Bill Clinton, Welfare to Work
Then President Bill Clinton prepares to sign legislation in the Rose Garden of the White House overhauling America's welfare system on Aug. 22, 1996. (AP Photo/J. Scott Applewhite)

Since taking office, President Joe Biden has been quietly unwinding one of the most heartless policies of the heartless Trump era: Work requirements on low-income Americans receiving food stamps and Medicaid.

So far, the Biden Administration has rescinded Medicaid work rules in Arkansas, New Hampshire, Wisconsin, and Michigan—products of the Trump administration allowing states to insist poor families work in exchange for their Medicaid health insurance. Biden has also reversed a Trump Administration plan to tighten work rules for childless adults on food stamps (SNAP), a move that would have ended nutrition assistance for 700,000 people had it not been blocked by a federal court

Biden’s next step should be bold: Removing work requirements for any social policy program—especially the federal cash welfare program, Temporary Assistance for Needy Families (TANF). Twenty-five years after welfare reform enshrined work requirements into federal law, the record is clear: They’re a failure.

TANF is the famed welfare reform of the Clinton era that replaced the disastrous Aid to Families with Dependent Children (AFDC) program. Among its flaws, AFDC’s structure penalized work by cutting benefits dollar-for-dollar on the wages recipients earned. Critics rightly argued it discouraged work and encouraged a lifetime of government dependency. It was hard to find anyone in the mid-1990s, left or right, who thought this system was a smashing success.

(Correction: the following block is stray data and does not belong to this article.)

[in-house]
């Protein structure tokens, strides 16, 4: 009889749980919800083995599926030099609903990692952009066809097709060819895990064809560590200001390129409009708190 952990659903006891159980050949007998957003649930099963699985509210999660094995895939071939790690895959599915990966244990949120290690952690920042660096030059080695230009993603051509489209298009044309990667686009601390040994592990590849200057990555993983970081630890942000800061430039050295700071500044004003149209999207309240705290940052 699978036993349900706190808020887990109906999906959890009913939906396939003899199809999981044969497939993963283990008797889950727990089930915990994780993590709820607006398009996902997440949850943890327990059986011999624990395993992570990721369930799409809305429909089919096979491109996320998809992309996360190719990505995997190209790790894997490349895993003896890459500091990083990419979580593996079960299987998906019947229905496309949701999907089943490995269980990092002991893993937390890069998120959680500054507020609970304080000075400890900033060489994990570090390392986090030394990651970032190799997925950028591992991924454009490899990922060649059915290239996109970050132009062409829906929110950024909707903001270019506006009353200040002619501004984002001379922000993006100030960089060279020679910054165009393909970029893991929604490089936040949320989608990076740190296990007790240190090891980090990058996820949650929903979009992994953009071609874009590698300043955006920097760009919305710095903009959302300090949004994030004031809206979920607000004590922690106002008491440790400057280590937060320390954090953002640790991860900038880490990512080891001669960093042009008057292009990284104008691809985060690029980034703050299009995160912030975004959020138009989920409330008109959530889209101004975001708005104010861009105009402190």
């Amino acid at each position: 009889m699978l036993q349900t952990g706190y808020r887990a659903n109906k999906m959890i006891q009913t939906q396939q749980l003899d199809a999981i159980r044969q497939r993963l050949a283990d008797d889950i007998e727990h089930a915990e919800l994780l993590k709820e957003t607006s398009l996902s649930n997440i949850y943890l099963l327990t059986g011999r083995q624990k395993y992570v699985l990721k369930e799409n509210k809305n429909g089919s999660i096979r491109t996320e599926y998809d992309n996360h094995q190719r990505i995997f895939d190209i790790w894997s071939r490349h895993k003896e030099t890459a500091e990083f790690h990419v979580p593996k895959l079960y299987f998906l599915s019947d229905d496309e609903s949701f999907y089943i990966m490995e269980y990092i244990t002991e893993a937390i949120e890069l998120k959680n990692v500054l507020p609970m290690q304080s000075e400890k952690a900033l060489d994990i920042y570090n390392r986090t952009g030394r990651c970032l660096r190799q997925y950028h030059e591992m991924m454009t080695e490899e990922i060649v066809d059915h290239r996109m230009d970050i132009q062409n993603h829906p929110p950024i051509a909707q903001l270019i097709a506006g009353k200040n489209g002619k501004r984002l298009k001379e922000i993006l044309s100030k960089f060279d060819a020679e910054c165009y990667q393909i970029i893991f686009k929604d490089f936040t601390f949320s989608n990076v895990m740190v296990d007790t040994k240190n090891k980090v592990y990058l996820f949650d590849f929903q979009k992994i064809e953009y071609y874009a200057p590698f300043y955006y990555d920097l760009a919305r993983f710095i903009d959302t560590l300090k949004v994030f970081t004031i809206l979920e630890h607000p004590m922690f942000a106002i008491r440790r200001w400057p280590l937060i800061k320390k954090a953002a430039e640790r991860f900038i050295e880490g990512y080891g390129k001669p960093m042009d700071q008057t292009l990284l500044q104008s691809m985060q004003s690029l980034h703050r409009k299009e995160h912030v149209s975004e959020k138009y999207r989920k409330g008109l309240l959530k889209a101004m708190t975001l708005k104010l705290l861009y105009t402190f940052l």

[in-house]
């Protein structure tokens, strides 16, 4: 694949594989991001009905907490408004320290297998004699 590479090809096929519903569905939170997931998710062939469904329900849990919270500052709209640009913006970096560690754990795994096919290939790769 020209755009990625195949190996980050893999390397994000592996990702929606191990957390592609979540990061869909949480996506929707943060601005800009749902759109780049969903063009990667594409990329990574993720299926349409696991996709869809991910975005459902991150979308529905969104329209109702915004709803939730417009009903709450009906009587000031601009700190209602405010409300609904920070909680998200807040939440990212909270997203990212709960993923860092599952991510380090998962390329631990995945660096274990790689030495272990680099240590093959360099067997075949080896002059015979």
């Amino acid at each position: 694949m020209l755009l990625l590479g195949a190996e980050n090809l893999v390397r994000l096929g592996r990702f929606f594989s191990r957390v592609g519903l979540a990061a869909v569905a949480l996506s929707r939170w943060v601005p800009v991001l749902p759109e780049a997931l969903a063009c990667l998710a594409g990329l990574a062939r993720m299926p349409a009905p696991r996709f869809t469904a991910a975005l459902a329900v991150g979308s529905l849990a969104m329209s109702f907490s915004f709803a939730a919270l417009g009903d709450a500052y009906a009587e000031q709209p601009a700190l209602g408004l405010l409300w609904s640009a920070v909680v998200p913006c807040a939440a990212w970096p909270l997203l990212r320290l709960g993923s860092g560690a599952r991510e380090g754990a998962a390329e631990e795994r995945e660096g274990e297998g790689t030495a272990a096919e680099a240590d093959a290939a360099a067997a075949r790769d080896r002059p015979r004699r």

TANF promised to solve these problems, and as a young policy analyst working at a center-left think tank in the early years after reform, I defended welfare’s work requirements. I even advocated their expansion. It’s a stance I regret. TANF’s work requirements got welfare recipients off the rolls but usually pushed them into poverty, not family-sustaining work. They encouraged states to game the system and skimp on helping the nation’s poorest citizens gain self-sufficiency.